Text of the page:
Clark's Nutcracker

Common Name: Clark's Nutcracker
Class: Aves
Order: Passeriformes
Family: Corvidae
Genus: Nucifraga
Species: Nucifraga columbiana

photo M. Noonan

Clark's Nutcracker Taxonomy/Description

Clark’s nutcracker belongs to the family, Corvidae, in the Avian Order Passeriformes. Passeriformes is the order of perching birds. Corvidae is the jay, magpie and crow family. Clark's nutcracker's scientific name is Nucifraga columbiana. The generic name, nucifragra, means "nut break", referring to this bird’s ability to extract the seeds from acorns and other nuts. Its specific name, columbiana, refers to British Columbia, which is an area within its range. This bird is named for Brigadier General William Clark (1770-1828) of the famed Lewis and Clark Expedition through the Louisiana Purchase from 1804-1806. Adult Clark’s nutcrackers weigh about five ounces and grow to 11in in length. This bird’s body is light grayish brown with black wings and tail feathers.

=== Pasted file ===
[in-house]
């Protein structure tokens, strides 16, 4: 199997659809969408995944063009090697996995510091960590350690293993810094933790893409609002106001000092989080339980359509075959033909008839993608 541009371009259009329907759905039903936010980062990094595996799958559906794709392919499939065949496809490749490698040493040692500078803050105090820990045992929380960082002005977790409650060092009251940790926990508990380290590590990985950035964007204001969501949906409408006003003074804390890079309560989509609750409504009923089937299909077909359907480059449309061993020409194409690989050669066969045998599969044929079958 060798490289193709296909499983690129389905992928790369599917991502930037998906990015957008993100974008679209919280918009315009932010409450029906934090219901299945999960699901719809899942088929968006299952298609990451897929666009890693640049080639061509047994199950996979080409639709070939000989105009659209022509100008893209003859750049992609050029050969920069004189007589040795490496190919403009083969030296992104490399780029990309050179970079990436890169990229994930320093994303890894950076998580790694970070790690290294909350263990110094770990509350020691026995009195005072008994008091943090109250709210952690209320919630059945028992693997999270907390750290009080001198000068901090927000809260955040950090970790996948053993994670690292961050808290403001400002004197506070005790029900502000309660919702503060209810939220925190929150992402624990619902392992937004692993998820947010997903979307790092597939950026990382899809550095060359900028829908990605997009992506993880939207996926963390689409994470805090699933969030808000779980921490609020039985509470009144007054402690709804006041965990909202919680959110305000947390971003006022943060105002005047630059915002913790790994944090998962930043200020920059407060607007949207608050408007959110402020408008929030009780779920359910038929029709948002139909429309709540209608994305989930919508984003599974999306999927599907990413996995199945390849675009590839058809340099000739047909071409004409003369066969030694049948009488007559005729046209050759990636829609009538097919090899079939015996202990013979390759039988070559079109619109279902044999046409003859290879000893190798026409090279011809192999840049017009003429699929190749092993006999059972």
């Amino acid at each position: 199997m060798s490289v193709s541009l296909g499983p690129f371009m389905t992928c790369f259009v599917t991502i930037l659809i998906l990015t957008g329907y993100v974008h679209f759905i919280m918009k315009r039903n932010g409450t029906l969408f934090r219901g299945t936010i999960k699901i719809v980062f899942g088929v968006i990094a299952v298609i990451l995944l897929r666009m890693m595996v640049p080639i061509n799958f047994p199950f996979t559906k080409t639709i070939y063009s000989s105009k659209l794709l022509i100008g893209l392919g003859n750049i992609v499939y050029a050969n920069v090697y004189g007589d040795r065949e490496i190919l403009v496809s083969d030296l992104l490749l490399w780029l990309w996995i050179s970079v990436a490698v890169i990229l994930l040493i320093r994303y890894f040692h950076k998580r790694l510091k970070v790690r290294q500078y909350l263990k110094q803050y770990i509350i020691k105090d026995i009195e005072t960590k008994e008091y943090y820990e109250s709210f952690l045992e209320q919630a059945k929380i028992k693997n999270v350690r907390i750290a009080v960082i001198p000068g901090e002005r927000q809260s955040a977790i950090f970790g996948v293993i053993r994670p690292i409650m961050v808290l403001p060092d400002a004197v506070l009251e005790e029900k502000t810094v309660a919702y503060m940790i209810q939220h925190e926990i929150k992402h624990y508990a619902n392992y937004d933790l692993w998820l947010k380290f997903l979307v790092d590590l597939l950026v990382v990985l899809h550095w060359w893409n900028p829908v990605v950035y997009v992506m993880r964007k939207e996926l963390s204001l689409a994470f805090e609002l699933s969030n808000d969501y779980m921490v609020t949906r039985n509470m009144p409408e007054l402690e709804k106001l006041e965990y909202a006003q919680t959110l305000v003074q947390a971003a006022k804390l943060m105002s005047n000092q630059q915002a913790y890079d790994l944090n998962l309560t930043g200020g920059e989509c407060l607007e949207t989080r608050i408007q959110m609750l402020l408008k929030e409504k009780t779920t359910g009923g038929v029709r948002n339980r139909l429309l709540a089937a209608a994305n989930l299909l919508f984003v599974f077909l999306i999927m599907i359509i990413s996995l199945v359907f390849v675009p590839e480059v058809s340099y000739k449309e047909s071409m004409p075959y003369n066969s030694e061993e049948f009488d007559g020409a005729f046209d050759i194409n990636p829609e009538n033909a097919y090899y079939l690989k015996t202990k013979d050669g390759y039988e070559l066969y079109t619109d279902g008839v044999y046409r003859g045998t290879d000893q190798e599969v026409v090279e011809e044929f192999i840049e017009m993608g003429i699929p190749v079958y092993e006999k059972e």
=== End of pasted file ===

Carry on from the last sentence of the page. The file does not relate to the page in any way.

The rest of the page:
Clark's Nutcracker Habitat/Diet

The range of Clark’s nutcracker extends across the western portion of North America. The Rocky Mountains and surrounding regions compose this species’ primary range. Open forests with meadows near the montane treeline region are preferred by Clark’s nutcracker.

The primary diet of Clark’s nutcracker is conifer seeds. Sublingual pouches allow the nutcracker to transport surplus seeds to a food cache. Clark’s nutcracker has an extreme memory, remembering the locations of many different food caches. Insects, small vertebrates and carrion are also eaten.

Clark's Nutcracker Behavior/Reproduction

As a monogamous species, Clark’s nutcracker pairs share nest-building, incubating and young caring. The female lays three eggs. They are incubated for 18 days. The young are fledged at 20-22 days. They will forage with their parents for the summer, but will become independent by the end of the summer.

Clark's Nutcracker Conservation

Clark’s nutcracker is not endangered. It is numerous throughout its range. However, if care is not taken to preserve its habitat from human interference, Clark’s nutcracker may one day face extinction.

Content provided by Canisius College students under the direction of Michael Noonan, PhD.